MANILA, Philippines – No one in the other ASEAN countries had a clue who he was.
Aries Bañez Toledo, 23, had never competed in any previous edition of the Southeast Asian Games, yet he was able to dethrone last year’s gold medalist Vietnam’s Nguyễn Văn Huê and secure Philippines’ 9th gold medal with a total of 7,433 points in the Men’s Decathlon event.
Snagging that gold medal in his SEA Games debut was not an easy feat nor was it expected of the Nueva Ecija native. Toledo went through the pressure of competing against his ASEAN counterparts who have long been participating in the prestigious biennial meet.
“Di rin ako makapaniwala sa nangyari eh. Eh, una sa lahat, ngayon palang ako nag-SEA Games, at di rin nawawala yung kaba at pressure,” explains Toledo.
(I also couldn’t believe what happened. First of all, this was my first SEA Games and the nervousness and pressure did not go away.)
“Alamat ng Nueva Ecija”
When Toledo arrived in the Philippines on Tuesday, August 29, he immediately traveled back to his home in Central Luzon. To his surprise, the decathlon gold medalist was given a hero’s welcome in his current school, Central Luzon State University (CLSU), in Muñoz, Nueva Ecjia.
Toledo paraded the streets of Muñoz on a Ford Ranger van while being ushered by his schoolmates. He was also awarded a certificate of recognition and a cash prize amount by CLSU President Tereso A. Abella for bringing honors to the school and the country.
After the school paid tribute to Toledo in Muñoz, the SEA Games champion went straight to this hometown in Cuyapo, where he was given another grand welcome by the townspeople. The festive moment saw how proud the people of Central Luzon were of Toledo as his name was bannered across the buildings of the city.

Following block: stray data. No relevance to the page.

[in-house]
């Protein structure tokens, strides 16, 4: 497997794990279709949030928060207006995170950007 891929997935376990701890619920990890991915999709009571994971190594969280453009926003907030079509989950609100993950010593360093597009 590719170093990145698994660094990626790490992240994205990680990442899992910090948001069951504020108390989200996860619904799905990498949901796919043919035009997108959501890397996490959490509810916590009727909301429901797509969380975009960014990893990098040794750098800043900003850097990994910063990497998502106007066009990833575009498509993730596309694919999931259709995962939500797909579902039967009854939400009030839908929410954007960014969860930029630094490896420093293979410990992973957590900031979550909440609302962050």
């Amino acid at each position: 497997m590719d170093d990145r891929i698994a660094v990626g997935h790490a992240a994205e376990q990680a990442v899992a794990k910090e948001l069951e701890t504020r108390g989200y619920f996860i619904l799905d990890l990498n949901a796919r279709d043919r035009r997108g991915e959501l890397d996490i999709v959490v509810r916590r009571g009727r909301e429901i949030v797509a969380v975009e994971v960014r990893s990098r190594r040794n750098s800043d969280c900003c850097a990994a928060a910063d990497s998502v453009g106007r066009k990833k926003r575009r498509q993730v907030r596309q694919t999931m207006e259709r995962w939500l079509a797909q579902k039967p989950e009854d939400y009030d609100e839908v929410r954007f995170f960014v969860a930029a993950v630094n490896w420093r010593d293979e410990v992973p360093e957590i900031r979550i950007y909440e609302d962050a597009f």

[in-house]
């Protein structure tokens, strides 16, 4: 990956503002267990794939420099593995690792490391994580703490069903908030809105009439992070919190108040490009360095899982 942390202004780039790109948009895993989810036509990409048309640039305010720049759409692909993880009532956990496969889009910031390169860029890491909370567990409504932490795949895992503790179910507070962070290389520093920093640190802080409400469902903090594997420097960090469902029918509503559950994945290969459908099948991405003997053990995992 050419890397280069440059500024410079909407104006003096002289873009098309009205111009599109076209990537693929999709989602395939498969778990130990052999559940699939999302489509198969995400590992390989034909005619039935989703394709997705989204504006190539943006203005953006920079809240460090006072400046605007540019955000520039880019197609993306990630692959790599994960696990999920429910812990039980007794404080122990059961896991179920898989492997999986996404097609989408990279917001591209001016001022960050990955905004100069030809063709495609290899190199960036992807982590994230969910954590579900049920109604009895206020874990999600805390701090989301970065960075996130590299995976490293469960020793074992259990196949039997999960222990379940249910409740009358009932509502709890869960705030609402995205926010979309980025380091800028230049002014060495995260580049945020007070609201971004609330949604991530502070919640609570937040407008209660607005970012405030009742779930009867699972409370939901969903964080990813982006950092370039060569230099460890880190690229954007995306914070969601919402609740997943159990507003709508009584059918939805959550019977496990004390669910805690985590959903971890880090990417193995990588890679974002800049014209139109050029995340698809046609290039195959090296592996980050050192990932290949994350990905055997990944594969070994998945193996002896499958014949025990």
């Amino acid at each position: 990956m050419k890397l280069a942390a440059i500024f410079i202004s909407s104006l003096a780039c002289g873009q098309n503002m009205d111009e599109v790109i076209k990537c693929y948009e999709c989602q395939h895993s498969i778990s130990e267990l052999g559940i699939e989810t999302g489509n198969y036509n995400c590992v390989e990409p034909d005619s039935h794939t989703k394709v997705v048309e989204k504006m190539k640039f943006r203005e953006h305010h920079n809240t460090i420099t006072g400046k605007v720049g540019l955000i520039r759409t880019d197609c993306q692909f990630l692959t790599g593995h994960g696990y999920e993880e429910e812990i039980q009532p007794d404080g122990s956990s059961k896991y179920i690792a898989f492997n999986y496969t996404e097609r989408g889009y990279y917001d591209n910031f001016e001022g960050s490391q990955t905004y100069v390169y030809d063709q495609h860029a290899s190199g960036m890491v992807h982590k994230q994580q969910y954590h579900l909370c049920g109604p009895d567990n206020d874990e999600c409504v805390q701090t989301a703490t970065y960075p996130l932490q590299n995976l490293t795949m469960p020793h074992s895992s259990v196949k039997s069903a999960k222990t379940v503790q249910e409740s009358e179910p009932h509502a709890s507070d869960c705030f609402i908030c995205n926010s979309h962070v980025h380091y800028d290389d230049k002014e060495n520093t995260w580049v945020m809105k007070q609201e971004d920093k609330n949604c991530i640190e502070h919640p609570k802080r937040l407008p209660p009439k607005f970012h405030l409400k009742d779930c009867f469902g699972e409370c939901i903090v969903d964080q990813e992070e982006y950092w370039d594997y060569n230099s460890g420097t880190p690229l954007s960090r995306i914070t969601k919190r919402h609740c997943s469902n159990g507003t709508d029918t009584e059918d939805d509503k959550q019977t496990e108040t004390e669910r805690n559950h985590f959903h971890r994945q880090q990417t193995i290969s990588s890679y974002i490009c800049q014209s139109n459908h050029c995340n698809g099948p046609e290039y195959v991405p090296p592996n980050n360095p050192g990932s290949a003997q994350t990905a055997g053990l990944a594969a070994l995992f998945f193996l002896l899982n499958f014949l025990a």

“Noong umuwi ako at natapos yung SEA Games, talagang inaabangan talaga nila ako pagdating ko. Tapos nag-parade kami, akala ko nga ako si Daniel Padilla eh,” said Toledo jokingly. “Di ako talaga sanay sa mga ganun. Nahihiya ako eh. Pero sabi ko enjoy ko nalang ito, moment ko naman ito.”
(When I went home and the SEA Games ended, they were really waiting for my arrival. Then we paraded, I thought I was actually Daniel Padilla. I am not used to these kinds of things. I get shy. But then I said I should just enjoy it because this is my moment.)
For Toledo, he believes that his achievement was not just for himself, but for all those who had supported him in Nueva Ecija. The province struggled with a lack of talent in the field of sports, but it was Aries Toledo who made Nueva Ecija known again in Philippine sports, specifically in Track and Field.
“Ipinarangalan ako [doon], talagang bayani daw ako tapos isa rin akong alamat. Ngayon lang daw nakapag-produce sa Nueva Ecija at sa Cuyapo ng isang katulad ko at muling nakikilala ulit ang Nueva Ecija at ang Cuyapo,” said Toledo.
(They honored me there, I was really a hero and I am also a legend. It is just now that Nueva Ecija and Cuyapo was able to produce someone like me and Nueva Ecija and Cuyapo was made known again.)
Toledo may be renowned for his achievements now, but he had come a long way to stand where he is now.
Toledo is naturally fit to train and compete for the decathlon, but unknown to many is that his talent bloomed later than most bemedalled athletes in the national team. It was only when Toledo met the one he owed his development to, the Philippine Athletics head coach Sean Guevarra, that he was able to work towards the goal of becoming a national athlete.
Before meeting Guevarra, Toledo’s talent was already above average, but it was mostly just his speed that caught the eye of the national coach. Toledo only competed in the sprint events – 100m, 200m and 400m dash – and the long jump, where he fared better than the other athletes.
Under Guevarra’s guidance, Toledo’s skills and techiniques were fine-tuned, and the decathlon medalist was able to carry his speed and strength to training for the endurance, hurdles, jumps and pole vault events that also comprise the decathlon. As a result, Toledo garnered more medals in national track and field competitions, which helped him win a spot in the national team in 2015.